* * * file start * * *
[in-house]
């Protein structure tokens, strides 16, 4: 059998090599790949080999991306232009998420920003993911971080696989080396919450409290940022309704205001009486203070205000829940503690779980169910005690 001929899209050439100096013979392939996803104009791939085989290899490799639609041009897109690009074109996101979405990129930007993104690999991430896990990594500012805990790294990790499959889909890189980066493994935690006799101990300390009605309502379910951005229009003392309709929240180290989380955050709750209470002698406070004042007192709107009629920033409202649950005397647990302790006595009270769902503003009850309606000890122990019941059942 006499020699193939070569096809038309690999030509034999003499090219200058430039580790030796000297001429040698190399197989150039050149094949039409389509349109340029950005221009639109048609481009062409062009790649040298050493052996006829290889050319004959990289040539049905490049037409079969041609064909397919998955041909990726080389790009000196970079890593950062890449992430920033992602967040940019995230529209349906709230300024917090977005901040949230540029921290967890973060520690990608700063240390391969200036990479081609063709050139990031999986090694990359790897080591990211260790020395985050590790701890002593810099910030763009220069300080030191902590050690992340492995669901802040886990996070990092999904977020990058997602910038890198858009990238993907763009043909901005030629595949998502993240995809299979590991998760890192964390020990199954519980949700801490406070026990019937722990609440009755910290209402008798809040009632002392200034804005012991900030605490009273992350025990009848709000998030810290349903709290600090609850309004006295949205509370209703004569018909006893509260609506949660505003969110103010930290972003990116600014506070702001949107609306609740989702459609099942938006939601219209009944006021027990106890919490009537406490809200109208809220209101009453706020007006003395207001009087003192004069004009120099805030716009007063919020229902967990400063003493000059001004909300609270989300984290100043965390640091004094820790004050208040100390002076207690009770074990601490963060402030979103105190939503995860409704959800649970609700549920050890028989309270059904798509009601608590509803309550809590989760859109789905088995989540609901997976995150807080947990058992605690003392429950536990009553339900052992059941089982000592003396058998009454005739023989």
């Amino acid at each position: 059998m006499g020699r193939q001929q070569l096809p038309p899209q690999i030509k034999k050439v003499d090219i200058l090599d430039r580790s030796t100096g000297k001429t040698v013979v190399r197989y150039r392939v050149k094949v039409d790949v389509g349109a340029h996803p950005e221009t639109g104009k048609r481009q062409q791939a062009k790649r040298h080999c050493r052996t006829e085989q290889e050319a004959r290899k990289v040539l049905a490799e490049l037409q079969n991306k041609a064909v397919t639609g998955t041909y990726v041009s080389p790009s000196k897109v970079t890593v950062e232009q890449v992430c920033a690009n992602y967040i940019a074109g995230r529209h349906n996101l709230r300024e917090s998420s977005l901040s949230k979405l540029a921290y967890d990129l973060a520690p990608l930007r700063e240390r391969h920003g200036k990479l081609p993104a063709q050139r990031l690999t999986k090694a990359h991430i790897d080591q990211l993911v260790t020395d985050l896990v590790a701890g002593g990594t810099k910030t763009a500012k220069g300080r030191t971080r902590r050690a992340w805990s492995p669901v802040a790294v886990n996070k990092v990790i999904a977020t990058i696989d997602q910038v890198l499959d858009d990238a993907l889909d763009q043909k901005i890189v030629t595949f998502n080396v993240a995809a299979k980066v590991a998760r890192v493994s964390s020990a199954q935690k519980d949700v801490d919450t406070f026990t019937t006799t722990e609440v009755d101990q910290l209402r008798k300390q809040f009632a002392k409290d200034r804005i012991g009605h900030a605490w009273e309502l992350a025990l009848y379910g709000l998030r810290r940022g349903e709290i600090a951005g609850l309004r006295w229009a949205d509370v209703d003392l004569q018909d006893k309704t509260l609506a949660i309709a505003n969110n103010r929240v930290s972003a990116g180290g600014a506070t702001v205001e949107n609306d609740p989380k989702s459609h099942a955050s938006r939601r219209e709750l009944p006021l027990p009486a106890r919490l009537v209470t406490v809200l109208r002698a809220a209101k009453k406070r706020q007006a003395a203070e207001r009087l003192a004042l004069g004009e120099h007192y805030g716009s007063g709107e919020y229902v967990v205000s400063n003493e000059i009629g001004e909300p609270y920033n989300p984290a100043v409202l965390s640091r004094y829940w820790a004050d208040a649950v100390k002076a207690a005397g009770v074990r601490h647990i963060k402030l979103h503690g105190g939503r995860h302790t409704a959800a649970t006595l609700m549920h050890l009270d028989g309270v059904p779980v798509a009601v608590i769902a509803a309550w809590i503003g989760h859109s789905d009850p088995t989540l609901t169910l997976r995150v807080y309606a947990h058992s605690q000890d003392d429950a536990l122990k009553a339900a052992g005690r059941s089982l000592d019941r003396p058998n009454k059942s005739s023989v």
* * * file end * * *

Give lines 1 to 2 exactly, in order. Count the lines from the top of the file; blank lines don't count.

[in-house]
């Protein structure tokens, strides 16, 4: 059998090599790949080999991306232009998420920003993911971080696989080396919450409290940022309704205001009486203070205000829940503690779980169910005690 001929899209050439100096013979392939996803104009791939085989290899490799639609041009897109690009074109996101979405990129930007993104690999991430896990990594500012805990790294990790499959889909890189980066493994935690006799101990300390009605309502379910951005229009003392309709929240180290989380955050709750209470002698406070004042007192709107009629920033409202649950005397647990302790006595009270769902503003009850309606000890122990019941059942 006499020699193939070569096809038309690999030509034999003499090219200058430039580790030796000297001429040698190399197989150039050149094949039409389509349109340029950005221009639109048609481009062409062009790649040298050493052996006829290889050319004959990289040539049905490049037409079969041609064909397919998955041909990726080389790009000196970079890593950062890449992430920033992602967040940019995230529209349906709230300024917090977005901040949230540029921290967890973060520690990608700063240390391969200036990479081609063709050139990031999986090694990359790897080591990211260790020395985050590790701890002593810099910030763009220069300080030191902590050690992340492995669901802040886990996070990092999904977020990058997602910038890198858009990238993907763009043909901005030629595949998502993240995809299979590991998760890192964390020990199954519980949700801490406070026990019937722990609440009755910290209402008798809040009632002392200034804005012991900030605490009273992350025990009848709000998030810290349903709290600090609850309004006295949205509370209703004569018909006893509260609506949660505003969110103010930290972003990116600014506070702001949107609306609740989702459609099942938006939601219209009944006021027990106890919490009537406490809200109208809220209101009453706020007006003395207001009087003192004069004009120099805030716009007063919020229902967990400063003493000059001004909300609270989300984290100043965390640091004094820790004050208040100390002076207690009770074990601490963060402030979103105190939503995860409704959800649970609700549920050890028989309270059904798509009601608590509803309550809590989760859109789905088995989540609901997976995150807080947990058992605690003392429950536990009553339900052992059941089982000592003396058998009454005739023989």